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i am creating a web service using 3rd party wsdl that helps me in getting a kind of notification. now i have to save that notification in DB and perform several other operations related to DataBase. in My persistence.xml there are two persistence units as following:

    <persistence-unit name="PU1" transaction-type="JTA">
        <property name="eclipselink.logging.level" value="INFO"/>

<persistence-unit name="PU2" transaction-type="JTA">
        <property name="eclipselink.logging.level" value="INFO"/>

till yet i have made a class named Service.java that have all functions i need to perform on DB as following:

public class Service {

private static Logger logger = Logger.getLogger(Service.class);

private EntityManagerFactory PU1;
private EntityManagerFactory PU2;

public Service(){
    System.out.println("in service's constructer");
public void logSubRequest(String msg){
    EntityManager em= PU1.createEntityManager();
        Request req=new Request();

    }catch(Exception e){
        logger.error("In logSubRequest="+e.getMessage()); 
   // there are several other methods of such kind that either persist entities or executeUpdate

My Question is: Am i going with standard approach to implement JPA with webservice or should i go with some other technology/method. kindly suggest and guide if i am doing any thing out of standard.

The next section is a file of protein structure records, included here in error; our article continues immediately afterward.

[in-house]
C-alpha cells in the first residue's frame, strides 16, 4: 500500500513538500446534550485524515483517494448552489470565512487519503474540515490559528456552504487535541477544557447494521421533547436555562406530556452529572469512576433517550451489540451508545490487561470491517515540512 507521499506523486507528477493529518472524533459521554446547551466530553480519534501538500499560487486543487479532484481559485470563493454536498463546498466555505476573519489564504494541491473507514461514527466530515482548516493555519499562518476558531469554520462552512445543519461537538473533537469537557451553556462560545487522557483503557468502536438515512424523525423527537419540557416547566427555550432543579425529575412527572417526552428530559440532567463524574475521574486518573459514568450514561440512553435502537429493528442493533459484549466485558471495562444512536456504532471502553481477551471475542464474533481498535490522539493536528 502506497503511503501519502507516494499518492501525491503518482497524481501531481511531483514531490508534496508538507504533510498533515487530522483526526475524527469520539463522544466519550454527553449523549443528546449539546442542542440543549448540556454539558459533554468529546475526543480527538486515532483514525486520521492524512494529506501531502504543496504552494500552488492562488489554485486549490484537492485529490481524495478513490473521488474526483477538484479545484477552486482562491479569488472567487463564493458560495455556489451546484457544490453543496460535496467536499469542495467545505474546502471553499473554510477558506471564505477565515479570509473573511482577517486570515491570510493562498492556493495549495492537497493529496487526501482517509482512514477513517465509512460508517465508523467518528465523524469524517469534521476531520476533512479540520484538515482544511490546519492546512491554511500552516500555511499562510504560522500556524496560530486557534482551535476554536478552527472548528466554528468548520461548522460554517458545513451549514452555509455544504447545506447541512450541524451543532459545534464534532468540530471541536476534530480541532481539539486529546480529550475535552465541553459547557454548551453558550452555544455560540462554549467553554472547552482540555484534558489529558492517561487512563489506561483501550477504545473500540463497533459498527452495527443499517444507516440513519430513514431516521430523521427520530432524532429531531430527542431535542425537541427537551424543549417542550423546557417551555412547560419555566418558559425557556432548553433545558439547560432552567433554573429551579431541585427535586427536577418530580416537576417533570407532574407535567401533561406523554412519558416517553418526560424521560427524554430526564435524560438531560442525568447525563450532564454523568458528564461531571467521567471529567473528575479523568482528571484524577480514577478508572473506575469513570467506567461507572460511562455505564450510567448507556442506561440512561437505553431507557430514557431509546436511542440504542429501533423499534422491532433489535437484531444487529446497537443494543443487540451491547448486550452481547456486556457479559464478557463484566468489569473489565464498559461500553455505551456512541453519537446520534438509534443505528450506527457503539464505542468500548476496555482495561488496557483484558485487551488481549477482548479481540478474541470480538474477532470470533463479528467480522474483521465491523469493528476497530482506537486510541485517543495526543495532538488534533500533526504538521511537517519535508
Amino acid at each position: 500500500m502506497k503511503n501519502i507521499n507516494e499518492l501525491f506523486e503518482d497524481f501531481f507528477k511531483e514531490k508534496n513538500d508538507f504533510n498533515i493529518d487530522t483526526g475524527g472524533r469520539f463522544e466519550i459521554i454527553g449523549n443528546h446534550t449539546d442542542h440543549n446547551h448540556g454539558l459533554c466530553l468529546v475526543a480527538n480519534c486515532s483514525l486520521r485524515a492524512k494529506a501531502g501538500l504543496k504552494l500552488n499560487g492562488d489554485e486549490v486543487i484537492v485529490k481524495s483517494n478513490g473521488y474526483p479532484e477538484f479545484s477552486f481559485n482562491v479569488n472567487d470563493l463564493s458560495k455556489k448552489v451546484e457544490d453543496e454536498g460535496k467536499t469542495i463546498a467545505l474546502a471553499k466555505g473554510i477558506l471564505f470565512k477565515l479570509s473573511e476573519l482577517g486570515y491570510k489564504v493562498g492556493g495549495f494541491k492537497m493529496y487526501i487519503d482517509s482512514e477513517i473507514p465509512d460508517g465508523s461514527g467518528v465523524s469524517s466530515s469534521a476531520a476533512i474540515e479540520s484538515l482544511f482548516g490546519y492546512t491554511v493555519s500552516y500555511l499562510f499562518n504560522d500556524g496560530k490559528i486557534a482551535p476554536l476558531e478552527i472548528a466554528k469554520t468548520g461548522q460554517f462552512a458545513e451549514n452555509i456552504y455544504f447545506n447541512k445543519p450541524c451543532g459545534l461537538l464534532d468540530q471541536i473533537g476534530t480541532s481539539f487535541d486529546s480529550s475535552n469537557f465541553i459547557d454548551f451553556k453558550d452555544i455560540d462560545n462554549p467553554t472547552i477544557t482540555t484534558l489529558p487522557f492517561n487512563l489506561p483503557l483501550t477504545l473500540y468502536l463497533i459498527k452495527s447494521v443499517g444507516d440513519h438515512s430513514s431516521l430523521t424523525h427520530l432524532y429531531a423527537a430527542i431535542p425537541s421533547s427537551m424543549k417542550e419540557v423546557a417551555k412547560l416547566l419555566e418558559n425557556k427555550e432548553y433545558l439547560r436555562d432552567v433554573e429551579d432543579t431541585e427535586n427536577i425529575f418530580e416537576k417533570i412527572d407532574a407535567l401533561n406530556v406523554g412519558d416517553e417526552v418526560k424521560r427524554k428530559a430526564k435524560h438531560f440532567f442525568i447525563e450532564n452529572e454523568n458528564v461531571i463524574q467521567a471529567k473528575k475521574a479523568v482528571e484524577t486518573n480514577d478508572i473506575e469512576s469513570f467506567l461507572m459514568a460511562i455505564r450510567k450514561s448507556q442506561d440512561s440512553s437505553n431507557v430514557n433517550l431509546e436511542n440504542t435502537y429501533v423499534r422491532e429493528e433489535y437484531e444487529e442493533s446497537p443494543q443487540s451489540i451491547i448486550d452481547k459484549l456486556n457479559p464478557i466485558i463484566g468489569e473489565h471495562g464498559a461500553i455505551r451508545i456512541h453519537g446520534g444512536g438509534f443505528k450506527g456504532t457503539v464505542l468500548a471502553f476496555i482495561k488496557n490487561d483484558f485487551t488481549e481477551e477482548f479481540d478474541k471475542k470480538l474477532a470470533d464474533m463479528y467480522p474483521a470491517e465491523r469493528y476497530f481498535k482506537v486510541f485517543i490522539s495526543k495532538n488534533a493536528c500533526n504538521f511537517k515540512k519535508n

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1 Answer 1

up vote 0 down vote accepted

The combination of a Web services and JPA is often used, I see no reason to choose some other persistence mechanism. I'd recommend sticking with your current design until your requirements get more complex.

Larger applications where the equivalent of your Request object is more complex and the resulting business logic more challenging will add more layers of objects in order to control the structure and enable reuse.

I tend to think like this: The Web service interface is just one possible "way in" to the my business logic. So I might also have a RESTful service, or a JMS interface. Hence I tend to put my business logic inside an EJB, in simple cases a "No Interface" EJB. I focus on the EJB as a reusable piece of business logic that I can test in isolation. It will do all the JPA work. Then my Web service just uses that EJB to do its work. The EJB looks after the transactions so I don't need to write the transaction control code you have.

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